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Getting all data in the consol and dumping it into a text file  RSS feed

 
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Heya,

I'm trying to copy all the data from written to the console (incl errors, system.outs.. est) and write it to a text file. I know how to write it, but i have no clue how to get the data out of the actual console(Not the log file). Any ideas how this can be done?

Thanks
 
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Check the following link.

Hope it helps.
 
Lila Fowler
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Thanks, but I'm a bit confused, if i'm correct that's basically creating a log file? We have a log file being created and updated constantly(deals with server side), but we also have a console(deals with client side) Some errors that appear in the console don't necessarily appear in the log file and visa versa. I only need to write the console if an exception occurs, i don't need to write it or constantly update it if that makes any sense.

Thanks
 
Rok Štelcer
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Hm ... in that case I guess you only need to write err stream, right?
Try the following example: redirect.

Does this help?
If not, what about this one?

Perhaps I just don't understand what you're trying to do. ;)
 
Lila Fowler
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example: redirect --> seems to be almost exactly what i need, although i need to write the complete console if an exception occurs kind of like copy and paste. The other thing i'm not really getting is where would i implement that code? (sorry for the stupid question ) But the console is a default function in java, what part is actaully accessing the original console data? Would then contain the original data?

Thanks
 
Rok Štelcer
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Regarding the second link ... I guess it's the answer to:

Lila Fowler wrote:Some errors that appear in the console don't necessarily appear in the log


When redirecting the console output to a file, you have to use "2>&1".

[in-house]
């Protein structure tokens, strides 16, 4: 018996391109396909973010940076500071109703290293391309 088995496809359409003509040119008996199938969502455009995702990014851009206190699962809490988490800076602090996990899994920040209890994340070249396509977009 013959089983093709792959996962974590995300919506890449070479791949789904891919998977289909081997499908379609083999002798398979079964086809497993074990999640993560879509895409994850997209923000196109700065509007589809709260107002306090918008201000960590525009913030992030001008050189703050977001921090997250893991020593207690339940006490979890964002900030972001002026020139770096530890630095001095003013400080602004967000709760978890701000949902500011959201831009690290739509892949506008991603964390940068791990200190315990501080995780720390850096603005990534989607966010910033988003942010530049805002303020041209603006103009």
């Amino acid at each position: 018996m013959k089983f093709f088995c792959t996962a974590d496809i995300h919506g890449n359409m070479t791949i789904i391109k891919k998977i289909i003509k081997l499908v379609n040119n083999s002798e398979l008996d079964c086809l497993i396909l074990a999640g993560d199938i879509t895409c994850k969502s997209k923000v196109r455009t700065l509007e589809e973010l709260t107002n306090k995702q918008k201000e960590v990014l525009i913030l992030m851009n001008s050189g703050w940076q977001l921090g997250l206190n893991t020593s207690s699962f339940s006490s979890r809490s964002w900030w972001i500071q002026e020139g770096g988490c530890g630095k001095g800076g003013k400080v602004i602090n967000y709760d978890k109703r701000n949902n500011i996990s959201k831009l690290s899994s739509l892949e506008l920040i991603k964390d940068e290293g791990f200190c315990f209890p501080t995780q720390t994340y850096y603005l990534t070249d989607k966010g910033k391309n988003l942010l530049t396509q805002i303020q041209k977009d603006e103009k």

Otherwise, you'll only see standard output ...

Lili Fowler wrote:But the console is a default function in java, what part is actually accessing the original console data?Would

1. orgStream = System.out;

then contain the original data?


Well, printing to console output is indeed the default operation of stdin, stdout & stderr.
However with System.setXXX(...), you have the possibility to redirect it to e.g. a file.
So in above case it only contains the ref to the System.out, which is later used to restore the printing back to the console.


Regards,
Rok
 
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No longer a "beginning" question. Moving thread.
 
Lila Fowler
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Hi, sorry it took me so long to reply but I was moved to to other tickets.

Here is my code, but it still doesn't write the exception to the file, and the things that do write to the file don't display in the console. I need the .txt file to be a mirror image of the console. Any ideas?

Thanks.

Here is my current code.

 
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That little hello is printed before the exception. That's because the control flow is like this:
- get a reference to the old streams (lines 3-4)
- set up the new streams (lines 5-7)
- test the redirect (lines 8-9)
- throw a RuntimeException (line 10)
- run the finally block to restore the old streams (lines 29-30)
- exit the main method with the RuntimeException (JVM internals)
- print the RuntimeException to the default, restored standard error stream (JVM internals)

If you want to write everything to your custom print stream simply don't call lines 29 and 30. If the JVM exits it will restore the default output and error streams and close all file handles opened from that Java application for you.
 
Lila Fowler
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Thanks, that writes everything to my file as you said it would(took out lines 29 & 30), but i still need it in my console. Is there a way for the data to be printed in my both in the console as well as the .txt?
Thanks
 
Rob Spoor
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You could create or find something called a "tee" output stream (named after the Unix tool "tee"). This basically duplicates data written to it. Apache Commons IO has such a class.

How it would work:
From now on everything written to either System.out or System.err will be written to both the original System.out and the file.
 
Lila Fowler
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Thanks its now writing to both the file & the console, but the text has lost its color & functionality. eg if you had an exception it would be printed in red, similarly with System.err I understand its because you write it to the file and then to the console, but is it maybe possible to let it write to the console first & then to the file? Or a way to check the color and replace it when it is rewritten? I got it to display just red but not both black & red as it would originally write to the console.

Thanks
 
Rob Spoor
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The console does not use colors. It is your IDE (Eclipse, Netbeans, ...) that adds these colors for System.err.
 
Lila Fowler
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Ok, in that case i think i'm done. Thanks a million
 
Rob Spoor
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You're welcome.
 
It is sorta covered in the JavaRanch Style Guide.
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